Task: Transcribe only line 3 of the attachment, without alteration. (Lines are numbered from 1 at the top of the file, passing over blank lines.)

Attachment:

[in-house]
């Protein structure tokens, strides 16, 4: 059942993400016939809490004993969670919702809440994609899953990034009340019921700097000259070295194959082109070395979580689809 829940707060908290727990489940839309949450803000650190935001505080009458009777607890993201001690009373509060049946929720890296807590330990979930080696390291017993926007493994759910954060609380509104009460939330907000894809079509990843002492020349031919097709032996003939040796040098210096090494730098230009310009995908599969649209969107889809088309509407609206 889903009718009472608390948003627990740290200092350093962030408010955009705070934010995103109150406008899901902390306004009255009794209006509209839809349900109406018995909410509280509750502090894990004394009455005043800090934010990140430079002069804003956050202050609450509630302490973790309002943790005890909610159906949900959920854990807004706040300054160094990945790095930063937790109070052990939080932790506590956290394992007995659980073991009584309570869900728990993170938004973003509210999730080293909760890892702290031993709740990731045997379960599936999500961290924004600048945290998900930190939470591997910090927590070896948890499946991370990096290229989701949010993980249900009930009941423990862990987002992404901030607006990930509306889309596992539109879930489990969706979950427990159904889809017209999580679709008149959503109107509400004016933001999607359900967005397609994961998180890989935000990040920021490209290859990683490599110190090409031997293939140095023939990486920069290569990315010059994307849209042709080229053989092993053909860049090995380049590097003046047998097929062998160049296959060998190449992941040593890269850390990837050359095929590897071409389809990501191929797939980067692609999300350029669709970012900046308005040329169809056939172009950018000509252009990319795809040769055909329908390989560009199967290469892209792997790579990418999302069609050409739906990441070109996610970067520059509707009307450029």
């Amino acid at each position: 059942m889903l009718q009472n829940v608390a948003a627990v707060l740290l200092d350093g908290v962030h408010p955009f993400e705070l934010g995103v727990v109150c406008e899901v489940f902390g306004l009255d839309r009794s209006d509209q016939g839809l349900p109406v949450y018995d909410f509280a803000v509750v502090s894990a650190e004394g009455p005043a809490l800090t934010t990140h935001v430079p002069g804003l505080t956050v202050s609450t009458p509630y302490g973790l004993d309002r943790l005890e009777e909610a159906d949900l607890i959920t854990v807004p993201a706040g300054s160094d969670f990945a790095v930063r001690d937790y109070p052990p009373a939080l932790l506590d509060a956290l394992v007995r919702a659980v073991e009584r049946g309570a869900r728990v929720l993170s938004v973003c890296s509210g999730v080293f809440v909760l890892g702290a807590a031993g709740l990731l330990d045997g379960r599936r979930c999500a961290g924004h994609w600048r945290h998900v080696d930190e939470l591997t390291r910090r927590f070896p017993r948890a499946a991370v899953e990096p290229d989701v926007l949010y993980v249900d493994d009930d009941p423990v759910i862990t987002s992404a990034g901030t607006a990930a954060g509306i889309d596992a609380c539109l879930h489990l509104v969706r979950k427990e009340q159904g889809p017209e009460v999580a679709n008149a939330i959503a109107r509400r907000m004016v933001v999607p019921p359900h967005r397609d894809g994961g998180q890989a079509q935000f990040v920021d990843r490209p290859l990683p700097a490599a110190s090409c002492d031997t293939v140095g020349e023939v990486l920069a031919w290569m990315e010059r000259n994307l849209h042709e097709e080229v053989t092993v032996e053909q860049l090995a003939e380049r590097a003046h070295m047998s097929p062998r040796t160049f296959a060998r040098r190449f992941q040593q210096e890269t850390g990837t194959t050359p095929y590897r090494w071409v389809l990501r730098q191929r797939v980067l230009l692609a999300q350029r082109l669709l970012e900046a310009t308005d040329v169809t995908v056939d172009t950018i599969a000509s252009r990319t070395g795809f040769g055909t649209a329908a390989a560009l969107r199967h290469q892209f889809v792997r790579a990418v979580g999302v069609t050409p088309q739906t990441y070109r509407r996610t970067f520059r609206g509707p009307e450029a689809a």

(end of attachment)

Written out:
């Amino acid at each position: 059942m889903l009718q009472n829940v608390a948003a627990v707060l740290l200092d350093g908290v962030h408010p955009f993400e705070l934010g995103v727990v109150c406008e899901v489940f902390g306004l009255d839309r009794s209006d509209q016939g839809l349900p109406v949450y018995d909410f509280a803000v509750v502090s894990a650190e004394g009455p005043a809490l800090t934010t990140h935001v430079p002069g804003l505080t956050v202050s609450t009458p509630y302490g973790l004993d309002r943790l005890e009777e909610a159906d949900l607890i959920t854990v807004p993201a706040g300054s160094d969670f990945a790095v930063r001690d937790y109070p052990p009373a939080l932790l506590d509060a956290l394992v007995r919702a659980v073991e009584r049946g309570a869900r728990v929720l993170s938004v973003c890296s509210g999730v080293f809440v909760l890892g702290a807590a031993g709740l990731l330990d045997g379960r599936r979930c999500a961290g924004h994609w600048r945290h998900v080696d930190e939470l591997t390291r910090r927590f070896p017993r948890a499946a991370v899953e990096p290229d989701v926007l949010y993980v249900d493994d009930d009941p423990v759910i862990t987002s992404a990034g901030t607006a990930a954060g509306i889309d596992a609380c539109l879930h489990l509104v969706r979950k427990e009340q159904g889809p017209e009460v999580a679709n008149a939330i959503a109107r509400r907000m004016v933001v999607p019921p359900h967005r397609d894809g994961g998180q890989a079509q935000f990040v920021d990843r490209p290859l990683p700097a490599a110190s090409c002492d031997t293939v140095g020349e023939v990486l920069a031919w290569m990315e010059r000259n994307l849209h042709e097709e080229v053989t092993v032996e053909q860049l090995a003939e380049r590097a003046h070295m047998s097929p062998r040796t160049f296959a060998r040098r190449f992941q040593q210096e890269t850390g990837t194959t050359p095929y590897r090494w071409v389809l990501r730098q191929r797939v980067l230009l692609a999300q350029r082109l669709l970012e900046a310009t308005d040329v169809t995908v056939d172009t950018i599969a000509s252009r990319t070395g795809f040769g055909t649209a329908a390989a560009l969107r199967h290469q892209f889809v792997r790579a990418v979580g999302v069609t050409p088309q739906t990441y070109r509407r996610t970067f520059r609206g509707p009307e450029a689809a």